This changeability is a prime characteristic of many chaotic systems. It is not harmful in the brain. In fact, we propose it is the very property that makes perception possible. We also speculate that chaos underlies the ability of the brain to respond flexibly to the outside world and to generate novel activity patterns, including those that are experienced as fresh ideas.
An understanding of perception must be based on knowledge of the properties of the neurons that enact it. My colleagues and I have concentrated in many of our studies on neurons of the olfactory system.
For years it has been known that when an animal or a person sniffs an odorant, molecules carrying the scent are captured by a few of the immense number of receptor neurons in the nasal passages; the receptors are somewhat specialized in the kinds of odorants to which they respond. Cells that become excited fire action potentials, or pulses, which propagate through projections called axons to a part of the cortex known as the olfactory bulb. The number of activated receptors indicates the intensity of the stimulus, and their location in the nose conveys the nature of the scent. That is, each scent is expressed by a spatial pattern of receptor activity, which in turn is transmitted to the bulb.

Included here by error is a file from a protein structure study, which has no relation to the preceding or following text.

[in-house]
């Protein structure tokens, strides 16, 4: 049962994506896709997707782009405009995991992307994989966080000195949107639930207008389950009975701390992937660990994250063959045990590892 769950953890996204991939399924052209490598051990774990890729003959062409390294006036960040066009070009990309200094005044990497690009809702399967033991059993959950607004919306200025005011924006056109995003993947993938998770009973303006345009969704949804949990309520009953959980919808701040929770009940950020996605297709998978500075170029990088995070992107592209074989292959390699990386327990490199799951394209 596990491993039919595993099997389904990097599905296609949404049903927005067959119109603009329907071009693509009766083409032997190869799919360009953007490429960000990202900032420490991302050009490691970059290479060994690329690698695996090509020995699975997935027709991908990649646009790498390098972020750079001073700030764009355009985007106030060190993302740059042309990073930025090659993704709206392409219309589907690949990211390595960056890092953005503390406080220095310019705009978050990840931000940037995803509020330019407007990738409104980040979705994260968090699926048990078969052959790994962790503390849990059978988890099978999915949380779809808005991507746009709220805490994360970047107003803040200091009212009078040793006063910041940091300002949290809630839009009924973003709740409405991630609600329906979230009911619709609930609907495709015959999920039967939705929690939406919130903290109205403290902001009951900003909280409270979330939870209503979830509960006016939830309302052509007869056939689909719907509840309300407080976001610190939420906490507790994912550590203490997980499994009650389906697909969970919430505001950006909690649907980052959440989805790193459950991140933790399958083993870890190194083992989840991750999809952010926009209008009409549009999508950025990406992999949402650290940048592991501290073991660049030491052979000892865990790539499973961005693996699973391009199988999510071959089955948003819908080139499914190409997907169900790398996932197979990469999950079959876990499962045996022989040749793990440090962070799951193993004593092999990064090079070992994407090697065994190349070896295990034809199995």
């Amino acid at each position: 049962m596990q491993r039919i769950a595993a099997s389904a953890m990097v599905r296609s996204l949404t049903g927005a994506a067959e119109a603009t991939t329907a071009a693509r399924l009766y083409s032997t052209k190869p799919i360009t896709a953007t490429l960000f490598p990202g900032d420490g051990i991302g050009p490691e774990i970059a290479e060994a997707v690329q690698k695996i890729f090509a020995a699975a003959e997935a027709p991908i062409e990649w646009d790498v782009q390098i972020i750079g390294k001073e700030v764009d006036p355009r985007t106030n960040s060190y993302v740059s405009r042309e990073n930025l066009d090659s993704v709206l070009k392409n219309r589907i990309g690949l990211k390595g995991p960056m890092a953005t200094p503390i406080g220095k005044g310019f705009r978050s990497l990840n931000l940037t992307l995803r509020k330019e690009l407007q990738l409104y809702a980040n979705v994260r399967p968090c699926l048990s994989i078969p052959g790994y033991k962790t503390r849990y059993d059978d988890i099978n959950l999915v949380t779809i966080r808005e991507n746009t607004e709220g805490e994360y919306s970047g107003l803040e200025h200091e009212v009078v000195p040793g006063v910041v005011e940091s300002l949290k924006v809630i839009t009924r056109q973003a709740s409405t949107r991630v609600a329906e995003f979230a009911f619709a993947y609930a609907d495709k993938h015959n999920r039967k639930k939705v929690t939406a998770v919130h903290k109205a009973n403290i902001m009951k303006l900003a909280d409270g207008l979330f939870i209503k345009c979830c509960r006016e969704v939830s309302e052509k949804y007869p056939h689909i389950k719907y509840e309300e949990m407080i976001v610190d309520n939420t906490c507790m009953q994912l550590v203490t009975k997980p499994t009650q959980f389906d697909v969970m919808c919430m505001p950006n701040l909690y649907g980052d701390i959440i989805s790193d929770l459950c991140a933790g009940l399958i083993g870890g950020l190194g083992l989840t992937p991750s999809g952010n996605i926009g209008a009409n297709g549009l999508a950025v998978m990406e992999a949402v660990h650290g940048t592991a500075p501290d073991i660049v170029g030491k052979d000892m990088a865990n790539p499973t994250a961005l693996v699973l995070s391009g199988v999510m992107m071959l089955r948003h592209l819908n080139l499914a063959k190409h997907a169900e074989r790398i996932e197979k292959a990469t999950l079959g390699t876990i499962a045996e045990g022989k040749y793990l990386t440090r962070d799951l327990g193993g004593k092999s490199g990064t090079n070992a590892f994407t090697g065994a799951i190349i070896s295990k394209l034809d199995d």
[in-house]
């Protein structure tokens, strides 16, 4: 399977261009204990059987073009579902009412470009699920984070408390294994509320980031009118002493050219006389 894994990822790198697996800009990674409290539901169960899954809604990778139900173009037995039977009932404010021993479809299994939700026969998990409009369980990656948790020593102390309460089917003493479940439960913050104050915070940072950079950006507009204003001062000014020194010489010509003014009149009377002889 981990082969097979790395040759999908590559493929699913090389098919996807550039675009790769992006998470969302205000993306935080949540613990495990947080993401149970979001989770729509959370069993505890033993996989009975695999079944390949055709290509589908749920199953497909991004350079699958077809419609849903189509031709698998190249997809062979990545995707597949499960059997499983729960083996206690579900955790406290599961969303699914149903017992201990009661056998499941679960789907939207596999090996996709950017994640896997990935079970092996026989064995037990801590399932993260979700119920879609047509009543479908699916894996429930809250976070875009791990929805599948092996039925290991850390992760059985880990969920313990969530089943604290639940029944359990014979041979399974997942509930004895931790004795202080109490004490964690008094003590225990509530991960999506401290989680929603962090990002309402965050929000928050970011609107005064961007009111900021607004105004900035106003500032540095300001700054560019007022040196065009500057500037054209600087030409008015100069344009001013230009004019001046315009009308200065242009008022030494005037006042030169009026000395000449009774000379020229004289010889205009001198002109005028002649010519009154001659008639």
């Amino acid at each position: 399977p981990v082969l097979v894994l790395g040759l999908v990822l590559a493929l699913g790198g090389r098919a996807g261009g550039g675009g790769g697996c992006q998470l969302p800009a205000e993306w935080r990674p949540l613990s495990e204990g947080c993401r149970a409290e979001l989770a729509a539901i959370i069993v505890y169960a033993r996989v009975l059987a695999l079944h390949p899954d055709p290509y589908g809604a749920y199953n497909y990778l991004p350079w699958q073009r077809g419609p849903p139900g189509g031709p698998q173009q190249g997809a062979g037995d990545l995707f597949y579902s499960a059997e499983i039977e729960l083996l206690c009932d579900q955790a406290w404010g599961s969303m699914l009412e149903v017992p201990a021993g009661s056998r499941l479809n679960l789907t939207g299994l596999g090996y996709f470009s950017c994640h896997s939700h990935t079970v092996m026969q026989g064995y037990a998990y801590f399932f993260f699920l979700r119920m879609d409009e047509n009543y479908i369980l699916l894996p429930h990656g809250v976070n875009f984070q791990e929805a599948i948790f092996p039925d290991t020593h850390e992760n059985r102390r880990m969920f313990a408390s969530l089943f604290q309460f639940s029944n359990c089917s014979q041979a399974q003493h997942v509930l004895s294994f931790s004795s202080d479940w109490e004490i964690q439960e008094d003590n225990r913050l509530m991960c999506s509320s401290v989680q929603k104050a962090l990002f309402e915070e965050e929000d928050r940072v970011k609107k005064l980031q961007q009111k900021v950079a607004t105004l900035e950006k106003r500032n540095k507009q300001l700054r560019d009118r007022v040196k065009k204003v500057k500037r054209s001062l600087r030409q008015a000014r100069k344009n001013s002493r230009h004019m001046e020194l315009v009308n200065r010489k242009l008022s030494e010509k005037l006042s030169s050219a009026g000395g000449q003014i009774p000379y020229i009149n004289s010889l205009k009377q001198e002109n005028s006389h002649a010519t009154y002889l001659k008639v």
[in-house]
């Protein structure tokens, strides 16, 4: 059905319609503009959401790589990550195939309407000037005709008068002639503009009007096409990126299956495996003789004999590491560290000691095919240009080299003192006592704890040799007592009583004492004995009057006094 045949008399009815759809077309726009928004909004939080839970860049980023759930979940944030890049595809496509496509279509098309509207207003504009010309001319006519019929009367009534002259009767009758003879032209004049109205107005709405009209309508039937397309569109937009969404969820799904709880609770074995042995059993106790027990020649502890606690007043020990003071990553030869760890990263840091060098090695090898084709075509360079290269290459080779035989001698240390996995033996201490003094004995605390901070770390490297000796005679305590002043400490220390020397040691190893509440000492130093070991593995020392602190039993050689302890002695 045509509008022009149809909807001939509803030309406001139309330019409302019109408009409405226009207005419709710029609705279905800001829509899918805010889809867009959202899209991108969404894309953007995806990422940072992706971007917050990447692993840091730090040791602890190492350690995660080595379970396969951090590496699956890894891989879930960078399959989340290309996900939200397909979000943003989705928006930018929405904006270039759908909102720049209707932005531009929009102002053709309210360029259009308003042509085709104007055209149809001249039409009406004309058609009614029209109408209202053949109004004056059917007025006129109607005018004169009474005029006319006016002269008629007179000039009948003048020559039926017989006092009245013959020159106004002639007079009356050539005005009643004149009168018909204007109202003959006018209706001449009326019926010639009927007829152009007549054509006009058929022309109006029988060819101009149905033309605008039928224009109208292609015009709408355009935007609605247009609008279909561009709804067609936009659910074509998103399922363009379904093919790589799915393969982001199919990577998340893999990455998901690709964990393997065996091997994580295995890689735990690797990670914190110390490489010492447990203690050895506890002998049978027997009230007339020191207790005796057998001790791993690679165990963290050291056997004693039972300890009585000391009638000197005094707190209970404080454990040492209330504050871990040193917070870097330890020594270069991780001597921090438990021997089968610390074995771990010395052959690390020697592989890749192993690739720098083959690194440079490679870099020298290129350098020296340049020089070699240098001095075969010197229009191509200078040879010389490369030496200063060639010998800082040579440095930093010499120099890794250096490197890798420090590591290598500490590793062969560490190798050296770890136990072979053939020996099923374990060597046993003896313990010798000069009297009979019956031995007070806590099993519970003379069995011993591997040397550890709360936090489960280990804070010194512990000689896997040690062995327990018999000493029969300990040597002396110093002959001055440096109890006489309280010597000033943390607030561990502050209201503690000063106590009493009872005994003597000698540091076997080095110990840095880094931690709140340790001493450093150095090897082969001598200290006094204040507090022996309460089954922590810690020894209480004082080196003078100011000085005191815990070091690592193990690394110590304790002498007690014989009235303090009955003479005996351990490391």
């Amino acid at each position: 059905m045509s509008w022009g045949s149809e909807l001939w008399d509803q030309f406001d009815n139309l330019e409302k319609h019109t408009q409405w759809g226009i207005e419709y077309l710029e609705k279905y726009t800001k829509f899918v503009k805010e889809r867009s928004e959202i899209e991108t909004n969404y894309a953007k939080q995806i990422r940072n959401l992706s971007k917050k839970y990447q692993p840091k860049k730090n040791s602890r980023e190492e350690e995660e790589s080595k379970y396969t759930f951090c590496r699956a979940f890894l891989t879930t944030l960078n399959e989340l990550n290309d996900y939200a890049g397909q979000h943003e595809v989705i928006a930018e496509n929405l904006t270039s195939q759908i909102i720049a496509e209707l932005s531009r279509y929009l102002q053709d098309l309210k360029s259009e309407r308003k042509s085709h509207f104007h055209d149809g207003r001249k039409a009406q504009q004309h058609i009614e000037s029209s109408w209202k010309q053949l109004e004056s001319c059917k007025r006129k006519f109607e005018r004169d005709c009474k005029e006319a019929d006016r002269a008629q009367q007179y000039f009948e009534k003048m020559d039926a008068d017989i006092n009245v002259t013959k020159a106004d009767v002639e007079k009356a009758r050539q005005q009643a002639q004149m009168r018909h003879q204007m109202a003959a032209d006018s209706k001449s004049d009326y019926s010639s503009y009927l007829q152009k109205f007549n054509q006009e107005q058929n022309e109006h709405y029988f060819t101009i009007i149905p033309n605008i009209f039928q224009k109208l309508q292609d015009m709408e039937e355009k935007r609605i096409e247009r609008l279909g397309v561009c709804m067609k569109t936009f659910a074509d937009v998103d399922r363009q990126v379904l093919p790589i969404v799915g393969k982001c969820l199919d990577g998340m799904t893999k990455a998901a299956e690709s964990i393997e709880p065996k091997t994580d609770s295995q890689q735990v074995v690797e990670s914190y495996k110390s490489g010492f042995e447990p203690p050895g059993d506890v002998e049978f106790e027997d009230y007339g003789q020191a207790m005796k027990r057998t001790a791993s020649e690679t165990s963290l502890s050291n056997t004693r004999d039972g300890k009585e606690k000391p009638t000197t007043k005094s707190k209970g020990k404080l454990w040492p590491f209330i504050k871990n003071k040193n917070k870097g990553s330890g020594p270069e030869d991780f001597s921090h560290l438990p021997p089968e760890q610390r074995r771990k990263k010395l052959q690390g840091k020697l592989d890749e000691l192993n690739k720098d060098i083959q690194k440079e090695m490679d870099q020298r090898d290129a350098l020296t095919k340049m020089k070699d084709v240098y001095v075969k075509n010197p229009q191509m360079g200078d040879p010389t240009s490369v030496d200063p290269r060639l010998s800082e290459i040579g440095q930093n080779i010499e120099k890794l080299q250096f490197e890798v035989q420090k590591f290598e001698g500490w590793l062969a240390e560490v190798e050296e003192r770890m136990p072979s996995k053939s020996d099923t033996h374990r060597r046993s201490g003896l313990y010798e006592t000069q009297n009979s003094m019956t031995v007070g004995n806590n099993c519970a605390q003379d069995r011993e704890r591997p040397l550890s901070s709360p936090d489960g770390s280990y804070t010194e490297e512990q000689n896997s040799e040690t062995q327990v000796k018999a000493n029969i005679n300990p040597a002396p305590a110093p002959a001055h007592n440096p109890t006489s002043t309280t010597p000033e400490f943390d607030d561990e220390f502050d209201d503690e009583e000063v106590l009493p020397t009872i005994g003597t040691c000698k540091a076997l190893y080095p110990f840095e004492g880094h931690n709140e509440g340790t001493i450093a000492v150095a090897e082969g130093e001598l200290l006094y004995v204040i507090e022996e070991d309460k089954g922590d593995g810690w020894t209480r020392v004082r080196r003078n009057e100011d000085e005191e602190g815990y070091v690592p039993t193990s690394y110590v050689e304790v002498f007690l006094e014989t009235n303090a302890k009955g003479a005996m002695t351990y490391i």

The bulb analyzes each input pattern and then synthesizes its own message, which it transmits via axons to another part of the olfactory system, the olfactory cortex. From there, new signals are sent to many parts of the brain-not the least of which is an area called the entorhinal cortex, where the signals are combined with those from other sensory systems. The result is a meaning-laden perception, a gestalt, that is unique to each individual. For a dog, the recognition of the scent of a fox may carry the memory of food and expectation of a meal. For a rabbit, the same scent may arouse memories of chase and fear of attack.
Such knowledge has provided a valuable starting point for more detailed study of olfaction. But it leaves two important issues unresolved. The first is the classic problem of separating foreground from background: How does the brain distinguish one scent from all others that accompany it?
"PHASE PORTRAITS" made from electroencephalograms (EEGs)
generated by a computer model of the brain reflect the overall activity of